Father working at home
Open office: for many junior lawyers, home working means squeezing onto a shared table with flatmates © Getty

Lawyers around the world have been forced to navigate working in lockdown, but for junior lawyers the pandemic has created particular difficulties, from delays in qualifying to cramped living conditions.

Home working has been toughest for those at the start of their careers. They need greater support, including formal and informal training, and may live with flatmates or young children.

“The main distinction is between those who have space to work and those who are living in shared accommodation [without space],” says Mike Flockhart, partner at Herbert Smith Freehills.

“The longer we are in this period of enforced working from home, the more challenging it is,” he says. “We definitely have people working on the same kitchen table as their flatmates and people having to agree which of them gets the bedroom for the conference call.”

Many point to the struggles of parents juggling childcare, but one lawyer at a top US firm says: “Many of our younger lawyers are on their own in their apartments in London and get more isolated than the ones with families.”

Law firms have responded by upgrading lawyers’ technology, in certain cases, to facilitate better home offices. But there are limits to what is possible, says one partner: “In our offices we have high-speed printers that print out 200 [pages] in a minute and we just don’t have that at home.”

For trainees and law graduates, the pressures of finding or keeping a job have been amplified by the delays to law exams. The next cohort of trainees was set to join firms in September, but the firms themselves have already been altering those plans.

Herbert Smith Freehills says it is deferring eight of its traineeships for six months after closing its international trainee programme and replacing several global seats with London ones. It is also deferring several 2021 trainees.

Lawyers wearing face masks walk down a corridor on May 26, 2020 at the courthouse in Nantes, western France, amid the crisis caused by the Covid-19 pandemic (novel coronavirus). (Photo by Loic VENANCE / AFP) (Photo by LOIC VENANCE/AFP via Getty Images)
Career support: law firms have tried to offer junior colleagues remote supervision and mentoring © AFP via Getty Images

Exam providers such as BPP in the UK, which offers professional qualifications, have been forced to delay lawyers’ exams by months and run them online. BPP moved qualifying legal exams for lawyers from April to June and says it has been teaching all its courses remotely.

BPP has run 16 online LPC exams — vocational legal qualification exams —between May 4 and mid-June, involving almost 6,000 students and invigilating 1,300 students in one sitting.

Vice-chancellor Tim Stewart says BPP would have delivered approximately 250 in-person supervised exams by the end of July if the lockdown had not happened.

“Only 25 of these had to be cancelled, and these were at the beginning of the current situation,” he says.

Nevertheless, the situation is unsettling for some, on top of which prospective lawyers hoping to join law firms’ summer placement schemes have seen those programmes either cancelled or replaced with digital versions.

Lawyers point out that career development for junior colleagues tends to rely on supervision and mentoring from senior associates, which is harder when working remotely.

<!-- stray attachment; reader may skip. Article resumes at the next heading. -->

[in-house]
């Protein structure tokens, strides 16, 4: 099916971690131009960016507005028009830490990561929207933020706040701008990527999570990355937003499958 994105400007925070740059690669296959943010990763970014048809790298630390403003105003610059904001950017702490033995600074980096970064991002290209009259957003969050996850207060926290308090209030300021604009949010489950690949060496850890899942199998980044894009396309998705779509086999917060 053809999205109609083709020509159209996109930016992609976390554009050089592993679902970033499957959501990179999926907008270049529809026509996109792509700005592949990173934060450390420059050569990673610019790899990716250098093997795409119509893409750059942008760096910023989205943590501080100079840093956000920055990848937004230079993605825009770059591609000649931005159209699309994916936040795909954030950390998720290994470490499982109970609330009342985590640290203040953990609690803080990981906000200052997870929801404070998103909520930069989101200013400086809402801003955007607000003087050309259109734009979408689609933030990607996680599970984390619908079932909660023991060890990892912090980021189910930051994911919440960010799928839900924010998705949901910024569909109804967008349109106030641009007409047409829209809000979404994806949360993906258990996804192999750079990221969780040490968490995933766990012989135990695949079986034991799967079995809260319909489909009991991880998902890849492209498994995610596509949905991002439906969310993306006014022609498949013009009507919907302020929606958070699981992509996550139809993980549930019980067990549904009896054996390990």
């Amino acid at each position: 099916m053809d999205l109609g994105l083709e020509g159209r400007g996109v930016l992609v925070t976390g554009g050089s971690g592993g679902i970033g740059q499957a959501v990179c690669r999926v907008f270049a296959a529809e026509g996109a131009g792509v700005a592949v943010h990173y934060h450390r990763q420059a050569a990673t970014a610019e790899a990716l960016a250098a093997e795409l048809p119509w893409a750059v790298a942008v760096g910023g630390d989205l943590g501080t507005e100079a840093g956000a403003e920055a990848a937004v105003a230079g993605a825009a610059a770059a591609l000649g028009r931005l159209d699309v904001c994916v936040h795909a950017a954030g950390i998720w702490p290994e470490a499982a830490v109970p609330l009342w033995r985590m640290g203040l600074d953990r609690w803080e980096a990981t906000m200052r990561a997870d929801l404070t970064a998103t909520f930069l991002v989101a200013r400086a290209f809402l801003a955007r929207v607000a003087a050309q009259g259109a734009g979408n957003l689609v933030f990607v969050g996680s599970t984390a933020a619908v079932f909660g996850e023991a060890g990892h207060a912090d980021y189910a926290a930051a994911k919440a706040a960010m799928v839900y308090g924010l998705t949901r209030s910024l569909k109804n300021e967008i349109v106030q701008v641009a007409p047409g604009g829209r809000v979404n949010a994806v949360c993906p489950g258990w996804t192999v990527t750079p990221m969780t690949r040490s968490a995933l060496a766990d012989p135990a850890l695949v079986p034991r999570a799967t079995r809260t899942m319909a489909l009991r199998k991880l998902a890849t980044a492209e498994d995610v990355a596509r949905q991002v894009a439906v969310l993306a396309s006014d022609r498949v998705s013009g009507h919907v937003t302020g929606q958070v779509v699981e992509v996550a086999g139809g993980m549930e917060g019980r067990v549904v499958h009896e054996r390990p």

“We are making extensive use of [technology] but it is not the same as being in the room with someone and sharing a document together and looking at it side by side,” says one partner at a London-based firm.

To create continuity between how trainees are supported in normal times and during lockdown, Herbert Smith Freehills associates are running “pods” with their juniors, in order to create accountability and support by meeting online in small groups.

On top of the practical challenges, says Mr Flockhart, “there is also an element of empathy and human emotion” to contend with.

Case study: ‘You can’t just pop into someone’s office’

Adilah Azil
Clifford Chance, London

The second-year trainee lawyer was about to sit her final exam when the pandemic hit. She faced flying to Singapore to join her family, delays to the qualification process and working from home while in a different timezone.

“It feels like a very strange time. We initially thought we would be taking our exams in April.

“We were all told to work remotely a week before lockdown was announced. Singapore was encouraging us to fly back but it’s quite a big thing to go to HR and say you want to go and be with your family. The firm worked with BPP to ensure I could take my course and exams online so I could feel comfortable enough to head back home.

“It’s definitely harder to be supervised remotely — you can’t just pop into someone’s office with a question. I’ve been speaking to my supervisor every day instead. The London partners in my office have also connected with partners in Singapore to arrange secretarial support.

“The main difficulty is the time difference. I’m having to maintain key working hours but I’m feeling supported. It has been a very stressful time — four of my family members have been in the hospital.”

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In Part 8 of how the legal sector responds to the pandemic: lawyers ponder mix of opportunity and loss at work; next steps for FT hackathon teams working on virtual education and food waste. Plus: what the legal sector is reading on FT.com

The final part of this series will appear on August 13

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